Alana sits down with Jack in his office. I'm having a hard time hearing over her dress, but it sounds like Jack is saying they have a tissue match for Abigail. Tears fill her eyes. "You said you would cover him," she says. "You could see he was breaking." Jack doesn't deny it. "I kept pushing him because he was saving lives," he says. He gets snitty about Alana not doing better at protecting Will, which, you know, not her job. They eventually get around to blaming Hannibal for not seeing the warning signs, who, after all, was Will's psychiatrist. Alana excuses herself to go have a slow-motion breakdown in the privacy of her car.
When she's done with that, she visits Will in the FBI interview room. Will's surprised Jack let her see him, given their almost-romance. Jack, watching through the mirrored wall, is learning of this for the first time. "Guess you dodged a bullet," Will says to Alana. "I don't feel like I dodged a bullet," she says. "I feel wounded." At least you still have both your ears, lady. She tells him she's going to take care of his dogs for as long as it takes. Thank you, Show, for mentioning this so that everybody (or just yours truly) doesn't spend the entire hiatus worrying about those adorable mutts. Now she gets down to the business of administering a few tests. He volunteers to draw her a clock, as he did for Hannibal. As always, the clock looks completely normal to him and like a Dali sketch to everyone else.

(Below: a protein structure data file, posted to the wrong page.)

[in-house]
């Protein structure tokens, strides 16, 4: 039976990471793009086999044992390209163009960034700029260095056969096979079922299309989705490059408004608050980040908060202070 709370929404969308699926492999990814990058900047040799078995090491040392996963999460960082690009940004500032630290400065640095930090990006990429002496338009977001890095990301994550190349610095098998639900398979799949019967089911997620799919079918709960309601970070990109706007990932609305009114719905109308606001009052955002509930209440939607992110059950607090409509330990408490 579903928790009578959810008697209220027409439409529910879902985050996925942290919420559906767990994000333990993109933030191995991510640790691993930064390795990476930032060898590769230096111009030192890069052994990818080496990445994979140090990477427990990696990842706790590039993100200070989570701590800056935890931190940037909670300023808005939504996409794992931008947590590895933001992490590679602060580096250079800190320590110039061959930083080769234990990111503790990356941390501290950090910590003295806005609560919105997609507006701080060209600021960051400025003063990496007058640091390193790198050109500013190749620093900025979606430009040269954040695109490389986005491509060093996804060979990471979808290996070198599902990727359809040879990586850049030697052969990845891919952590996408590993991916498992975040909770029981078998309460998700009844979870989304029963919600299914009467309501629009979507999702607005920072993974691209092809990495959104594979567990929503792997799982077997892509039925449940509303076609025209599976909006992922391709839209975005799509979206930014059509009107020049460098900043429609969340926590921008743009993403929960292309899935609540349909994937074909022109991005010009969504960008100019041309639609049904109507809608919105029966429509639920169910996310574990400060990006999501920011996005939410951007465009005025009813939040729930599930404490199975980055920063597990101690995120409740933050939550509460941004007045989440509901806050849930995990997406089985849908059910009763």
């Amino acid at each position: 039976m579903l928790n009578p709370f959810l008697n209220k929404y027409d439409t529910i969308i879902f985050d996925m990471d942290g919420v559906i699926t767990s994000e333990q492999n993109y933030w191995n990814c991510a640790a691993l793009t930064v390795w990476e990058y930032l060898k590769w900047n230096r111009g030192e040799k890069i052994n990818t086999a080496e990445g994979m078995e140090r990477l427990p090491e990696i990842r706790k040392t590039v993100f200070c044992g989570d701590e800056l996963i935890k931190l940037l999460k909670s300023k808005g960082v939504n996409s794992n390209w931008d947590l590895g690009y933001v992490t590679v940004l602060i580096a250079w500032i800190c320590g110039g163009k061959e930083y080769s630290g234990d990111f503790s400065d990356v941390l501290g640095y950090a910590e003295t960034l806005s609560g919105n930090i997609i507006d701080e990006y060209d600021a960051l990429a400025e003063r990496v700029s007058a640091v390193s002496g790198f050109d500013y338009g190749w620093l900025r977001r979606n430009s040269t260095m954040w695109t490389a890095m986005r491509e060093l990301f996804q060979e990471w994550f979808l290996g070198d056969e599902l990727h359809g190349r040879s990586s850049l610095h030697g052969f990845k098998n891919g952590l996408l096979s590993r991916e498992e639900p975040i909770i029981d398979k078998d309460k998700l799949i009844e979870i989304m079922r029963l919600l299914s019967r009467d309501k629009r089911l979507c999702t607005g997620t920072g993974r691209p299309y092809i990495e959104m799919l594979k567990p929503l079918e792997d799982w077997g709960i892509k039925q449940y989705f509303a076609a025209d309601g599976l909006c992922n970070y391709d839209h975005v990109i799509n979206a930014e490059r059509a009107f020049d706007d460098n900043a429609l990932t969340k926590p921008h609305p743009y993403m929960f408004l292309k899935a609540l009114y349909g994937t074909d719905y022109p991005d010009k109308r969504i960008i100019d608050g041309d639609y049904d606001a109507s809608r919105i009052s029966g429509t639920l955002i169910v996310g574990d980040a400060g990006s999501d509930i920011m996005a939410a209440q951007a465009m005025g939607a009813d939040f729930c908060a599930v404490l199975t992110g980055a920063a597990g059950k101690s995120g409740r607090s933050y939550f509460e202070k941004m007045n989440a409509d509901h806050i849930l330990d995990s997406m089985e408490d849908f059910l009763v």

Meanwhile, Hannibal has a session with Dr. Du Maurier. "Despite the overwhelming evidence, I find myself searching for ways Abigail could still be alive," he says as tears roll down his cheeks. To him, this is not a lie. He can kill her and still wish she were alive. Even the tears aren't necessarily false; it's just that instead of crying for Abigail, he's crying for his own loss. Du Maurier remarks on the impact Abigail has had on him. "You seem surprised by that," she says. He talks about thinking of Abigail as his own child - his own cannibal baby on to whom he could have passed the family recipes. Not in those exact words, of course, but that's the gist of it. I think his mourning is genuine, even if he's the cause of it. Abigail was a rare prize. How often is he going to find a kid who eats human flesh? Du Maurier brings up Will as another loss for Hannibal. "I haven't given up on Will," he says. "I was so confident in my ability to help him, to solve him." This, too, isn't necessarily a lie. It's just that Hannibal has a different definition of "help" than most of the rest of us do.